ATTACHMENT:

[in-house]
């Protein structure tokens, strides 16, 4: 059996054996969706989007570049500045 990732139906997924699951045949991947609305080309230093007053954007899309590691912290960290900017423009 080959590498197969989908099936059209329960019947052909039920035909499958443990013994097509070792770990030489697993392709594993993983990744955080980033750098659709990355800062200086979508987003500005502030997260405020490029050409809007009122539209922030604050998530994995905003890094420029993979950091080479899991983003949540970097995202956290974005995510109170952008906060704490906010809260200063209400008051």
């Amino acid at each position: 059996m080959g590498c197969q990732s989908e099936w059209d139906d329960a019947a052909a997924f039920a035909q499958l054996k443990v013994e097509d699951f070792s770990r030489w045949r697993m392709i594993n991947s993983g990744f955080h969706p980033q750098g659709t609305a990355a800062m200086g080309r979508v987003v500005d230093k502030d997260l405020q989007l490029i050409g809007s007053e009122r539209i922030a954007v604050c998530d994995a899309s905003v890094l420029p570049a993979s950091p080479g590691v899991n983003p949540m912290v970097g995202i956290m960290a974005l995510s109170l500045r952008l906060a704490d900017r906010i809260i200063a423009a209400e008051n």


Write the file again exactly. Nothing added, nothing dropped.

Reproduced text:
[in-house]
């Protein structure tokens, strides 16, 4: 059996054996969706989007570049500045 990732139906997924699951045949991947609305080309230093007053954007899309590691912290960290900017423009 080959590498197969989908099936059209329960019947052909039920035909499958443990013994097509070792770990030489697993392709594993993983990744955080980033750098659709990355800062200086979508987003500005502030997260405020490029050409809007009122539209922030604050998530994995905003890094420029993979950091080479899991983003949540970097995202956290974005995510109170952008906060704490906010809260200063209400008051």
């Amino acid at each position: 059996m080959g590498c197969q990732s989908e099936w059209d139906d329960a019947a052909a997924f039920a035909q499958l054996k443990v013994e097509d699951f070792s770990r030489w045949r697993m392709i594993n991947s993983g990744f955080h969706p980033q750098g659709t609305a990355a800062m200086g080309r979508v987003v500005d230093k502030d997260l405020q989007l490029i050409g809007s007053e009122r539209i922030a954007v604050c998530d994995a899309s905003v890094l420029p570049a993979s950091p080479g590691v899991n983003p949540m912290v970097g995202i956290m960290a974005l995510s109170l500045r952008l906060a704490d900017r906010i809260i200063a423009a209400e008051n």